Also, I’ve been thinking about something else, but didn’t want to make a whole post out of it. What’s the deal with playoffs and conferences? I’m thinking specifically of the Big XII, which is putting Colorado up against Oklahoma this weekend instead of what it ought to do — a rematch of Oklahoma and Texas, which is clearly the second-best team in the league. And don’t you think baseball would have been happier, and the playoffs more compelling, if they World Series had been between Boston and New York instead of the measly ALCS? And look at the NBA, where the teams in the West beat each other up all season and in the East teams make the playoffs with .500 records. They should seed the playoff regardless of division. I suppose I can understand a system where the divisor is geography, like the NBA or the NHL. But it’s not like intercontinental travel is unheard of these days, and we’re only talking about a few weeks of playoffs. But it truly makes no sense for the NFL and MLB, where the leagues overlay each other geographically. The aim of any playoff should be to crown the best team, and the aim of any championship game should be to make it be a contest between the top two teams. Note that in basketball, even leagues with geographic divisions like the Big XII and the SEC allow for two teams from the same division to meet for the title. I think the Big XII is screwing Texas royally (no pun intended, for those who get that). And in the BCS era, it is doing itself no favors by having any chance of Colorado being its BCS rep. If Colorado pulls off a huge upset Saturday, it might be the champion, but I can’t say it would be the “best” team in the league, or even the second-best. And what would happen to Oklahoma then? There is a team that deserves to be in a BCS bowl game, but both it and Texas would probably be out of that mix if Colorado wins. To me, that’s just wrong. Colorado might pull a Buster Douglas, but that doesn’t mean it deserved the title shot.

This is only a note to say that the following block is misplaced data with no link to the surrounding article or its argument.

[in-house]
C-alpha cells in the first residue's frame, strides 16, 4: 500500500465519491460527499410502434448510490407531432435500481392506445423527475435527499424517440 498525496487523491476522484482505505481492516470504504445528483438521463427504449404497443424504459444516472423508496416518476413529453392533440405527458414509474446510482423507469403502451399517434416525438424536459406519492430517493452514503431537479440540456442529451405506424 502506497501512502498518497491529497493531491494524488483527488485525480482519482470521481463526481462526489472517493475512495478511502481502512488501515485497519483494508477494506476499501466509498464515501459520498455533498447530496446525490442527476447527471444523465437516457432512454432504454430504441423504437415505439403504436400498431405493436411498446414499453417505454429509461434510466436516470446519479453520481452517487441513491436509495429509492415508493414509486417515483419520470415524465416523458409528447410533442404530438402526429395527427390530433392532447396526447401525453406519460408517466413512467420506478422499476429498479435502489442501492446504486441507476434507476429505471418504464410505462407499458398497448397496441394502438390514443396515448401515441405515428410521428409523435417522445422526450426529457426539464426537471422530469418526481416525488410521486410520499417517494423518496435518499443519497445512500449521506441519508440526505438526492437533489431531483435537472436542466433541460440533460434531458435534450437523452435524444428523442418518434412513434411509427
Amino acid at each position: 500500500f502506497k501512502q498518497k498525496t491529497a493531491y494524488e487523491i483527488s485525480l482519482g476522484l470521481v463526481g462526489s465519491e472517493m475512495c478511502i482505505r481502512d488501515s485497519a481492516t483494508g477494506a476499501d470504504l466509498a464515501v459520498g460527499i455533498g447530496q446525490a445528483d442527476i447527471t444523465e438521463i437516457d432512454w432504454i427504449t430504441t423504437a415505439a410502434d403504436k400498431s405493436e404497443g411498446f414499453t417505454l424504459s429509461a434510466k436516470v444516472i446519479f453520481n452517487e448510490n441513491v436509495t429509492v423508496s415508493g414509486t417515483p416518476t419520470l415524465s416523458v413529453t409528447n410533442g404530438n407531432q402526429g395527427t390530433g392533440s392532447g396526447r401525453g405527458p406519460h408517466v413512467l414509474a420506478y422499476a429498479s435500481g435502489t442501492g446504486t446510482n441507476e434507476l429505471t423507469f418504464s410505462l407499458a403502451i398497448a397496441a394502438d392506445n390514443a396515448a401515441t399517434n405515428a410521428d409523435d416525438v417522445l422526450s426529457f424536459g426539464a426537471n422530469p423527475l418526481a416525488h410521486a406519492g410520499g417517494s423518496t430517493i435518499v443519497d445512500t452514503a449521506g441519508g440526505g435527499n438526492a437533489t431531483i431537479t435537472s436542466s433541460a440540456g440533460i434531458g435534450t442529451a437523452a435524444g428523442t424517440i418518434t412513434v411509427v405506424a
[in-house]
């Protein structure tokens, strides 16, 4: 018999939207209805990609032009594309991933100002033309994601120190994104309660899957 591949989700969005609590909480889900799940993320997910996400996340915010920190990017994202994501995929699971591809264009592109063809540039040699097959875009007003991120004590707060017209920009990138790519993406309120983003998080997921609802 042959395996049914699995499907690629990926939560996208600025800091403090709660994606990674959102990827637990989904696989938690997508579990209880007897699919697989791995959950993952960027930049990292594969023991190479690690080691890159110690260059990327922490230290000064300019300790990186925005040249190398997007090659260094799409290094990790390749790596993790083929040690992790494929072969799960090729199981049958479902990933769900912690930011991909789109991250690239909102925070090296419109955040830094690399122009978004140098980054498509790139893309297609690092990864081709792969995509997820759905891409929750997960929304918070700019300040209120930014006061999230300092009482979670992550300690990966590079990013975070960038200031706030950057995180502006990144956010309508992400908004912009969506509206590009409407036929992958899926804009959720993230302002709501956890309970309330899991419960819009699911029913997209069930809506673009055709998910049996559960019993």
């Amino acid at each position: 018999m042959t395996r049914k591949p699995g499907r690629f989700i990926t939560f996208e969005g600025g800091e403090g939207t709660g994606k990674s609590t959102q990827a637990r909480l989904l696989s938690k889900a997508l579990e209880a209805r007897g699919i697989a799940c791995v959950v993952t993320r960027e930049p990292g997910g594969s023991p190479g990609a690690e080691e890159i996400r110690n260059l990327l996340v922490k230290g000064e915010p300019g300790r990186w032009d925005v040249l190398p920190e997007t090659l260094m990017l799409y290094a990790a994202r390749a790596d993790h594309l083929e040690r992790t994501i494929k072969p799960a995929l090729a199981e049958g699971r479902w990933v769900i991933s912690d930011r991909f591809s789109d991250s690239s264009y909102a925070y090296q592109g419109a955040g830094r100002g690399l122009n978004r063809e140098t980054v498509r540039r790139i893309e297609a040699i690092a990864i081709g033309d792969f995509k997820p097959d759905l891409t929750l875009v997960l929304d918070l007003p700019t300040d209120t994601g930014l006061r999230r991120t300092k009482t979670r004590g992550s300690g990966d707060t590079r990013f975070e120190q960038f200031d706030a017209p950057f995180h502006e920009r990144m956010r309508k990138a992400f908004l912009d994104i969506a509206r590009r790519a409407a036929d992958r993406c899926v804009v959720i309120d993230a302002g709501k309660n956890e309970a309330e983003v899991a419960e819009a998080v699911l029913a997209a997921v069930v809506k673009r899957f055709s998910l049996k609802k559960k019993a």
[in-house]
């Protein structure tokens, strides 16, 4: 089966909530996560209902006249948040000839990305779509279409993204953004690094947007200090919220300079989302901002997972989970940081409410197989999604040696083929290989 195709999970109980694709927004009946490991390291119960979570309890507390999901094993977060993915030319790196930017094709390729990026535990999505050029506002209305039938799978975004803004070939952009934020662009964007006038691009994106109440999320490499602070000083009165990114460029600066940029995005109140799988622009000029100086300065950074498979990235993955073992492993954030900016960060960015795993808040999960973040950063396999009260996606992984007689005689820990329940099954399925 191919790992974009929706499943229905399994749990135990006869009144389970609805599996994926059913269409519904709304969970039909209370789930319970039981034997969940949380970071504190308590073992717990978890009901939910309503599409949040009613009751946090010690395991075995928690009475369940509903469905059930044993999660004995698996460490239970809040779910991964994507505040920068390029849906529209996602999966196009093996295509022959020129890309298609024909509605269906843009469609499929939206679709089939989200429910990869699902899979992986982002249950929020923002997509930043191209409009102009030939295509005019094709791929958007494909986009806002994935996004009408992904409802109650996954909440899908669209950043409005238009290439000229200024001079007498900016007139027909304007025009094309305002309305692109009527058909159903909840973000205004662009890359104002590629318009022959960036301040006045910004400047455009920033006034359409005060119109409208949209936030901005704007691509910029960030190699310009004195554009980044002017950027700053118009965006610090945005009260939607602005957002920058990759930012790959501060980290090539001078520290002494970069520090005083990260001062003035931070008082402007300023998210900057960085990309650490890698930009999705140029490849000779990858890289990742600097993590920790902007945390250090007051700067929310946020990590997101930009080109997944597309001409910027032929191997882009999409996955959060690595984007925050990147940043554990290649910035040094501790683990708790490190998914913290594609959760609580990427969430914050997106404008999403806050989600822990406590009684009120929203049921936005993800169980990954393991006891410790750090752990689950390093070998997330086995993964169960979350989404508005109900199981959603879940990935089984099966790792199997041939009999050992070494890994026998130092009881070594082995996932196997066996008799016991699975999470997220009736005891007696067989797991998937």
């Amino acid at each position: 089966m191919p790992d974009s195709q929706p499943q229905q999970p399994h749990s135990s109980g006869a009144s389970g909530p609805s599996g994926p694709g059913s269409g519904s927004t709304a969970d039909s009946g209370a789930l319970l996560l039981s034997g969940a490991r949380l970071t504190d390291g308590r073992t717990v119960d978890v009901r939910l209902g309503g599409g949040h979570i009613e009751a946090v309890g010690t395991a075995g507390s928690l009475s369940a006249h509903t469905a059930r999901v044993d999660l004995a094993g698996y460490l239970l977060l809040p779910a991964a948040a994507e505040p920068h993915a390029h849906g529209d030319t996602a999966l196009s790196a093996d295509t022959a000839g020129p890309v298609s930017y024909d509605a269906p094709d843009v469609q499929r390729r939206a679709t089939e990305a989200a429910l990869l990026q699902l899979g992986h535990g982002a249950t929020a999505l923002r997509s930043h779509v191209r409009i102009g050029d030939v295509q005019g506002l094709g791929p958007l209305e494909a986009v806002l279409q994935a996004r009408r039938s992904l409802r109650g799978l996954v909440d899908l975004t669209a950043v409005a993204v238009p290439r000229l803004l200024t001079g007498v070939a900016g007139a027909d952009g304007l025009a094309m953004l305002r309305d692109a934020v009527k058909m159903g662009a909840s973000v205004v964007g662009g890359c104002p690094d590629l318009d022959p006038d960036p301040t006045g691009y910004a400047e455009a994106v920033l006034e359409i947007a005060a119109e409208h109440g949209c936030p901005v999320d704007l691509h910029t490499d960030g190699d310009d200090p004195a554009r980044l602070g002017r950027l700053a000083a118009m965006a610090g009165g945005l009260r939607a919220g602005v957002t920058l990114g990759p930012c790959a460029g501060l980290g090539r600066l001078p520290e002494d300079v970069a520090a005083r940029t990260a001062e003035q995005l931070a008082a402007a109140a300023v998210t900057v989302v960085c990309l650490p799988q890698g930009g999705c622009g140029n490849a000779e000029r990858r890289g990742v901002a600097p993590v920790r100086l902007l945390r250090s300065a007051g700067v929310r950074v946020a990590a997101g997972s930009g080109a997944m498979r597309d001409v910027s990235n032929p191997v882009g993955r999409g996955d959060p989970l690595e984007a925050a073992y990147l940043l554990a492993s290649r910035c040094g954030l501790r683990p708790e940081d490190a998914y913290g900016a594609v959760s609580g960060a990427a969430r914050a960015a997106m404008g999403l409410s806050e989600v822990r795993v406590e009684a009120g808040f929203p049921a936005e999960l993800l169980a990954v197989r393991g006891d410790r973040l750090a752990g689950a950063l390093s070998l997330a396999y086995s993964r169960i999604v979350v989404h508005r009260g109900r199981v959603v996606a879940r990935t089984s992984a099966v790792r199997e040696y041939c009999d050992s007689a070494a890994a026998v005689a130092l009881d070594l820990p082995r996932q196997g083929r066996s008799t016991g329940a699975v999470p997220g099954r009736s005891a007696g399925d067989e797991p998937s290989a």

What I am not thinking about: The rest of the world, but especially the Middle East. Oh, and Ukraine. I hope it works out, but sorry, you’re off my radar lately.